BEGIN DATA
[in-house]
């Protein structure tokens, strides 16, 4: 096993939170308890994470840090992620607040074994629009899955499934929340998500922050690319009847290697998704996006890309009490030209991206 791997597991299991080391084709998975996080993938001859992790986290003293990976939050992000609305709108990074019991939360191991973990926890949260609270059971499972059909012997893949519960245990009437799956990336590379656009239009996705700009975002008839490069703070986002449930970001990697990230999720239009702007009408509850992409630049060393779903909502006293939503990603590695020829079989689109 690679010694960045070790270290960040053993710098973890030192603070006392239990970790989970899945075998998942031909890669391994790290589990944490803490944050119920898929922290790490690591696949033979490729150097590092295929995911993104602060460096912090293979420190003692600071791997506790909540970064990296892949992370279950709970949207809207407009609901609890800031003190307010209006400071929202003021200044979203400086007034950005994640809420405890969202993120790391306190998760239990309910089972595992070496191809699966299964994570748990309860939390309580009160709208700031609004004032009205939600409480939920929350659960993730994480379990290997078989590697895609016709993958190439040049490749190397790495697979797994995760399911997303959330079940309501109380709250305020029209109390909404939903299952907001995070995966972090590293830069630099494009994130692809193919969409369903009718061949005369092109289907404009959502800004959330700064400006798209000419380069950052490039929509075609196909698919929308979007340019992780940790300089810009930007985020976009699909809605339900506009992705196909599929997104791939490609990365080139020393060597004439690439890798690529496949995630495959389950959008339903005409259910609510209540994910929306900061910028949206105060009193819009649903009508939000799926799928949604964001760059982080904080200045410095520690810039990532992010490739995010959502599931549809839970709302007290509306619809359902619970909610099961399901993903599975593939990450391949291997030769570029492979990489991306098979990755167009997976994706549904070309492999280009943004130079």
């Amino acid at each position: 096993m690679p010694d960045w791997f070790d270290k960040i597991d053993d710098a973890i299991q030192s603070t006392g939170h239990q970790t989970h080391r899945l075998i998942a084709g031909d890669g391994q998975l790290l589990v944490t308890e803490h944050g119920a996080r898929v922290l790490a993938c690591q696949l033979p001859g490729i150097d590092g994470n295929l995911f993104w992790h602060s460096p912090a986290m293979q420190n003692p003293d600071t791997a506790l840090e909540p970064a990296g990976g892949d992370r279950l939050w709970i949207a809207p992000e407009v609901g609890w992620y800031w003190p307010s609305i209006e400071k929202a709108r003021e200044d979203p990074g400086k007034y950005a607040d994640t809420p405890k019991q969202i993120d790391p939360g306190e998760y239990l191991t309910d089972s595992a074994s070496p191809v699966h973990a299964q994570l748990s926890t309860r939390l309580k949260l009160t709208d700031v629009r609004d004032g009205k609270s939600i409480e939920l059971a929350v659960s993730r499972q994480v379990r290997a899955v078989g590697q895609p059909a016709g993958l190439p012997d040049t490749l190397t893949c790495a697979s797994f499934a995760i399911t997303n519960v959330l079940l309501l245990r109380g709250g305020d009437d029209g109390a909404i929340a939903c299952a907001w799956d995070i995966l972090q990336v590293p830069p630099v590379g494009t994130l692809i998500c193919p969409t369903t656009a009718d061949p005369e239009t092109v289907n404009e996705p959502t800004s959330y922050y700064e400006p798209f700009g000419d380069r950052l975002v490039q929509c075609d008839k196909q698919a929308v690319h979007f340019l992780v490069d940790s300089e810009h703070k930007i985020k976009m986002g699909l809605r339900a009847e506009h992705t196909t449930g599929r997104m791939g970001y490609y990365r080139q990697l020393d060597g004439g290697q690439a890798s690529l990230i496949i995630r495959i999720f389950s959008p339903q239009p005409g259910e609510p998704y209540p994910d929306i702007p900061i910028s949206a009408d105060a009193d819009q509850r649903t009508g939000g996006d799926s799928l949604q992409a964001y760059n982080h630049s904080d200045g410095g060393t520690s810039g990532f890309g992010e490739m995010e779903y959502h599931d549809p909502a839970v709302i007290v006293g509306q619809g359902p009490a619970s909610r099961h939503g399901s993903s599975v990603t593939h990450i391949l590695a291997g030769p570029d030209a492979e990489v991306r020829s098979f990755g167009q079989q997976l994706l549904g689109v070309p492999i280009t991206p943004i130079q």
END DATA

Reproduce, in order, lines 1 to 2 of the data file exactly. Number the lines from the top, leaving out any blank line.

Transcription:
[in-house]
């Protein structure tokens, strides 16, 4: 096993939170308890994470840090992620607040074994629009899955499934929340998500922050690319009847290697998704996006890309009490030209991206 791997597991299991080391084709998975996080993938001859992790986290003293990976939050992000609305709108990074019991939360191991973990926890949260609270059971499972059909012997893949519960245990009437799956990336590379656009239009996705700009975002008839490069703070986002449930970001990697990230999720239009702007009408509850992409630049060393779903909502006293939503990603590695020829079989689109 690679010694960045070790270290960040053993710098973890030192603070006392239990970790989970899945075998998942031909890669391994790290589990944490803490944050119920898929922290790490690591696949033979490729150097590092295929995911993104602060460096912090293979420190003692600071791997506790909540970064990296892949992370279950709970949207809207407009609901609890800031003190307010209006400071929202003021200044979203400086007034950005994640809420405890969202993120790391306190998760239990309910089972595992070496191809699966299964994570748990309860939390309580009160709208700031609004004032009205939600409480939920929350659960993730994480379990290997078989590697895609016709993958190439040049490749190397790495697979797994995760399911997303959330079940309501109380709250305020029209109390909404939903299952907001995070995966972090590293830069630099494009994130692809193919969409369903009718061949005369092109289907404009959502800004959330700064400006798209000419380069950052490039929509075609196909698919929308979007340019992780940790300089810009930007985020976009699909809605339900506009992705196909599929997104791939490609990365080139020393060597004439690439890798690529496949995630495959389950959008339903005409259910609510209540994910929306900061910028949206105060009193819009649903009508939000799926799928949604964001760059982080904080200045410095520690810039990532992010490739995010959502599931549809839970709302007290509306619809359902619970909610099961399901993903599975593939990450391949291997030769570029492979990489991306098979990755167009997976994706549904070309492999280009943004130079």